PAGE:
A fibroadenoma is the most common solid nodule or lump found in the breast. It is not cancer and will not turn into cancer. It is comprised of normal elements found in the breast: tissue ("fibrous") and glandular tissue ("adenoma"). It is not uncommon to have more than one fibroadenoma.

Most fibroadenomas form in the breast while a woman is in her 20s or 30s, sometimes in her 40s. Occasionally, a fibroadenoma can enlarge slightly from year to year under stimulation from a woman's own hormones or from hormone replacement therapy. A fibroadenoma will not disappear by itself, and is not know to be related to any particular diet or medical condition.

A large fibroadenoma, which can be felt in a young patient, is generally removed with surgery because it will only get larger, not smaller. A small fibroadenoma, which has been monitored through mammography for two to three years and cannot be felt, generally needs no particular treatment. When a new fibroadenoma is found, often the use of high-resolution breast ultrasound can establish its diagnosis with better than 98 percent certainty. This requires that an additional step be taken to verify the diagnosis. Because some patients (and their physicians) are uncomfortable with the 2 percent chance that the ultrasound diagnosis is inaccurate, different approaches can be used to establish the diagnosis. Essentially, there are three options to establish the diagnosis, with different advantages and disadvantages:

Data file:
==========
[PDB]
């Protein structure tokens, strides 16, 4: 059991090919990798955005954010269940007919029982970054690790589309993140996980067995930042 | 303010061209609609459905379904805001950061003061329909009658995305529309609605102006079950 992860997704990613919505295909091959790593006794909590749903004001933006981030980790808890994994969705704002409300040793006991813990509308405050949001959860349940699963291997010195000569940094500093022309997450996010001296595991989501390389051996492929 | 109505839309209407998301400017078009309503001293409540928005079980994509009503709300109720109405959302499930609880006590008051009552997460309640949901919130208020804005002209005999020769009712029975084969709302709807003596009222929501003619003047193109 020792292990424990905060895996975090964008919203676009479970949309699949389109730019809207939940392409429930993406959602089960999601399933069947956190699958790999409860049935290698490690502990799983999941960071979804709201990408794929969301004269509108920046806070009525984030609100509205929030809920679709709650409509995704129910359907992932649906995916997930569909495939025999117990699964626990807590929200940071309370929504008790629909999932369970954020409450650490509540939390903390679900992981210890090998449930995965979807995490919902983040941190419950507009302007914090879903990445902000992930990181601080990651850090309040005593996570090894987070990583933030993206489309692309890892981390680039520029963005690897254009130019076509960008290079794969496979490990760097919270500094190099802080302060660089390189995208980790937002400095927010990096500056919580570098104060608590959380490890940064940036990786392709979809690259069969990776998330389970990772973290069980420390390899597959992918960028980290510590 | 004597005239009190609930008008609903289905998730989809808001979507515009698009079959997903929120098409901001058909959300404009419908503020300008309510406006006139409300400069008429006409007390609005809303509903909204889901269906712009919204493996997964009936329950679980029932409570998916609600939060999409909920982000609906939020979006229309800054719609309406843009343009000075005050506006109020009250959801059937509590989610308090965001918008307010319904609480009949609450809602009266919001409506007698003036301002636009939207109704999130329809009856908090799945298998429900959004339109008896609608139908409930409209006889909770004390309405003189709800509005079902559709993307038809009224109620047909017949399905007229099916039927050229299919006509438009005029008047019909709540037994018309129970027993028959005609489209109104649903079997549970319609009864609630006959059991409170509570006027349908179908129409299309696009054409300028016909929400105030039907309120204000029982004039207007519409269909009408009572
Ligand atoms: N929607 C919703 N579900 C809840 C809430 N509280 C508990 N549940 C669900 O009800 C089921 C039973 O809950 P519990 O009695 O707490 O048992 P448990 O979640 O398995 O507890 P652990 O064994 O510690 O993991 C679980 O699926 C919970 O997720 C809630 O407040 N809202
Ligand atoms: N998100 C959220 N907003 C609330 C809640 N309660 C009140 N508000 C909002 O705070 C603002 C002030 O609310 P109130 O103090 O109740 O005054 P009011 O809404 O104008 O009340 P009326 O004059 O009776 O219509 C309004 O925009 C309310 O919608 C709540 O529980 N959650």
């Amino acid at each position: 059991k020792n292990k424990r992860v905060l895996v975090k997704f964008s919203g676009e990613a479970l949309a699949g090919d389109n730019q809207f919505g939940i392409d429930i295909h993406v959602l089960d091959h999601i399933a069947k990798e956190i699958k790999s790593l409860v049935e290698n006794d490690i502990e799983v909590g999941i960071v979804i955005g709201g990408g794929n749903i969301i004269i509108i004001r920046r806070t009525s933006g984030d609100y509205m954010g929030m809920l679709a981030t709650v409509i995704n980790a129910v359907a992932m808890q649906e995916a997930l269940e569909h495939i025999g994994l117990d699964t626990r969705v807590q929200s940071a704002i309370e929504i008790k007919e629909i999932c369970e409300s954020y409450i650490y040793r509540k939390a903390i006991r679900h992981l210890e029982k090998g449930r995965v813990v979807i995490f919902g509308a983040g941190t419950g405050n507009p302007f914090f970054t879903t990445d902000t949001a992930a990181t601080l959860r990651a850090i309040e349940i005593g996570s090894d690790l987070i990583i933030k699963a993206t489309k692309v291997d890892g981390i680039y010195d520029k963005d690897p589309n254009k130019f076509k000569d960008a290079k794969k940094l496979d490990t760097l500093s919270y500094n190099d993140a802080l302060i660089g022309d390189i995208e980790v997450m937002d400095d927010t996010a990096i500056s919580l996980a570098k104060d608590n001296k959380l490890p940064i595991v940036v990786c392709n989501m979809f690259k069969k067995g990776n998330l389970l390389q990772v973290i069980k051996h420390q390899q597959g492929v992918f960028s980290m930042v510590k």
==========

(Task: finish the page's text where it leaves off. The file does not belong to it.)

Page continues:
• Observation every six months for two years
  • Needle biopsy (tissue or cells are removed with a hollow needle)
  • Surgical biopsy (a surgeon makes a cut or incision in the breast to remove tissue)

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